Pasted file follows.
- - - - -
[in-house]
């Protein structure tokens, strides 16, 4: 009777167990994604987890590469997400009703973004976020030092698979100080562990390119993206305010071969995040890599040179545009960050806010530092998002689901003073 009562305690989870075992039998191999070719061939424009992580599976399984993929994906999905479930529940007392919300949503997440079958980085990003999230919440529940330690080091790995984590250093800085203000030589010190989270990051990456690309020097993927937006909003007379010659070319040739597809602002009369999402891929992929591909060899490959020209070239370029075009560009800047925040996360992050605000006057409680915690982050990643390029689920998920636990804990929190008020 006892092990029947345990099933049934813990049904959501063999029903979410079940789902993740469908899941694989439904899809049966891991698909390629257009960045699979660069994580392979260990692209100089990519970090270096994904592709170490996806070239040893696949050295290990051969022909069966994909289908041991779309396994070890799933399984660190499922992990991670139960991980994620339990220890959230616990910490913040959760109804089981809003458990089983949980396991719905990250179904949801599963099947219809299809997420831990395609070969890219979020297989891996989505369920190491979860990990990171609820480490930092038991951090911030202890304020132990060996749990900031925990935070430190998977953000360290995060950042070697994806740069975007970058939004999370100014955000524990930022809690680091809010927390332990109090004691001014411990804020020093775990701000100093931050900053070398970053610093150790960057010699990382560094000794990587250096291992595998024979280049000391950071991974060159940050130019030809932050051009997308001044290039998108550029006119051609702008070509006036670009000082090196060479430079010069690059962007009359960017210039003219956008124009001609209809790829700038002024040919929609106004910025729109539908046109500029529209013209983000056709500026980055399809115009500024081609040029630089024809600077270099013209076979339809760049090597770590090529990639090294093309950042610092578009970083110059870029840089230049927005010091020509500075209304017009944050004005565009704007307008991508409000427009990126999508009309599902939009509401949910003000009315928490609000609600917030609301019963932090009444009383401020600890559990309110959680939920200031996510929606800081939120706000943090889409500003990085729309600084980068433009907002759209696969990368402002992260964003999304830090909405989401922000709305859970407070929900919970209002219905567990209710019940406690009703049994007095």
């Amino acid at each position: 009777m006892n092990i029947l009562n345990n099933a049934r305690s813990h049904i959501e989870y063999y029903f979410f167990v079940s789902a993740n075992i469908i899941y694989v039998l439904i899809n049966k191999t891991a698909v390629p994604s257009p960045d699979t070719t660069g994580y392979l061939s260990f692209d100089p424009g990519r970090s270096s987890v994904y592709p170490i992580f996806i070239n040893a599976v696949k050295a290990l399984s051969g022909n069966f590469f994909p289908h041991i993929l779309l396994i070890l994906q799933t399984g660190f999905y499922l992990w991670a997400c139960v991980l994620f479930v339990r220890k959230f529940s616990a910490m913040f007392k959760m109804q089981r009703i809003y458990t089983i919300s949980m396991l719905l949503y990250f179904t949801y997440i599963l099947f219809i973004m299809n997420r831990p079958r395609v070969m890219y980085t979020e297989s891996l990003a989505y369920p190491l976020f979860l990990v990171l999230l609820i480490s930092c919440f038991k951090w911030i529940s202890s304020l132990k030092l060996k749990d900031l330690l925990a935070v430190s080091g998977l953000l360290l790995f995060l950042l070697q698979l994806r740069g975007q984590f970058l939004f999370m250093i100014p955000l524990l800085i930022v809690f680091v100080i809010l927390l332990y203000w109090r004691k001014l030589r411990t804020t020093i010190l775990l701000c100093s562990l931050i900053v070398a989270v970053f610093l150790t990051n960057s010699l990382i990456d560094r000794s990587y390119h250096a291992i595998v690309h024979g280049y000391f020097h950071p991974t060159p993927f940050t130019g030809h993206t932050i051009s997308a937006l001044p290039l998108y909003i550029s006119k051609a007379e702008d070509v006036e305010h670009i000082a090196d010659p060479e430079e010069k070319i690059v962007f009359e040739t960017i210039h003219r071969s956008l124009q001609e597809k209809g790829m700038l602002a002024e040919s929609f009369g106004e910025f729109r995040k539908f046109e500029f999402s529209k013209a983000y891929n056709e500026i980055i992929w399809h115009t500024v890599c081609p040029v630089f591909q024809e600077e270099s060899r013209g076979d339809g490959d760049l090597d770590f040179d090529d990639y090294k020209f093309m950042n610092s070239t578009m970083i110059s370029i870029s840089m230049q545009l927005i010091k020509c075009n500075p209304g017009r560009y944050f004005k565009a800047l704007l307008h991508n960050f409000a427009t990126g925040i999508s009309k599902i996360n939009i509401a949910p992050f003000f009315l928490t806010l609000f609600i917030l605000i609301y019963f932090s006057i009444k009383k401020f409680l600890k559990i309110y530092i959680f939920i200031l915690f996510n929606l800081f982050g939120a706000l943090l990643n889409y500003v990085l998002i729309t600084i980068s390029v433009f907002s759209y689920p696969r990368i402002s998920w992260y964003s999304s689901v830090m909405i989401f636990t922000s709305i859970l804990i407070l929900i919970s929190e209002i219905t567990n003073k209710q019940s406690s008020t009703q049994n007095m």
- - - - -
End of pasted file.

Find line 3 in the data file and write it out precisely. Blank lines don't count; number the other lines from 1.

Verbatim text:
């Amino acid at each position: 009777m006892n092990i029947l009562n345990n099933a049934r305690s813990h049904i959501e989870y063999y029903f979410f167990v079940s789902a993740n075992i469908i899941y694989v039998l439904i899809n049966k191999t891991a698909v390629p994604s257009p960045d699979t070719t660069g994580y392979l061939s260990f692209d100089p424009g990519r970090s270096s987890v994904y592709p170490i992580f996806i070239n040893a599976v696949k050295a290990l399984s051969g022909n069966f590469f994909p289908h041991i993929l779309l396994i070890l994906q799933t399984g660190f999905y499922l992990w991670a997400c139960v991980l994620f479930v339990r220890k959230f529940s616990a910490m913040f007392k959760m109804q089981r009703i809003y458990t089983i919300s949980m396991l719905l949503y990250f179904t949801y997440i599963l099947f219809i973004m299809n997420r831990p079958r395609v070969m890219y980085t979020e297989s891996l990003a989505y369920p190491l976020f979860l990990v990171l999230l609820i480490s930092c919440f038991k951090w911030i529940s202890s304020l132990k030092l060996k749990d900031l330690l925990a935070v430190s080091g998977l953000l360290l790995f995060l950042l070697q698979l994806r740069g975007q984590f970058l939004f999370m250093i100014p955000l524990l800085i930022v809690f680091v100080i809010l927390l332990y203000w109090r004691k001014l030589r411990t804020t020093i010190l775990l701000c100093s562990l931050i900053v070398a989270v970053f610093l150790t990051n960057s010699l990382i990456d560094r000794s990587y390119h250096a291992i595998v690309h024979g280049y000391f020097h950071p991974t060159p993927f940050t130019g030809h993206t932050i051009s997308a937006l001044p290039l998108y909003i550029s006119k051609a007379e702008d070509v006036e305010h670009i000082a090196d010659p060479e430079e010069k070319i690059v962007f009359e040739t960017i210039h003219r071969s956008l124009q001609e597809k209809g790829m700038l602002a002024e040919s929609f009369g106004e910025f729109r995040k539908f046109e500029f999402s529209k013209a983000y891929n056709e500026i980055i992929w399809h115009t500024v890599c081609p040029v630089f591909q024809e600077e270099s060899r013209g076979d339809g490959d760049l090597d770590f040179d090529d990639y090294k020209f093309m950042n610092s070239t578009m970083i110059s370029i870029s840089m230049q545009l927005i010091k020509c075009n500075p209304g017009r560009y944050f004005k565009a800047l704007l307008h991508n960050f409000a427009t990126g925040i999508s009309k599902i996360n939009i509401a949910p992050f003000f009315l928490t806010l609000f609600i917030l605000i609301y019963f932090s006057i009444k009383k401020f409680l600890k559990i309110y530092i959680f939920i200031l915690f996510n929606l800081f982050g939120a706000l943090l990643n889409y500003v990085l998002i729309t600084i980068s390029v433009f907002s759209y689920p696969r990368i402002s998920w992260y964003s999304s689901v830090m909405i989401f636990t922000s709305i859970l804990i407070l929900i919970s929190e209002i219905t567990n003073k209710q019940s406690s008020t009703q049994n007095m």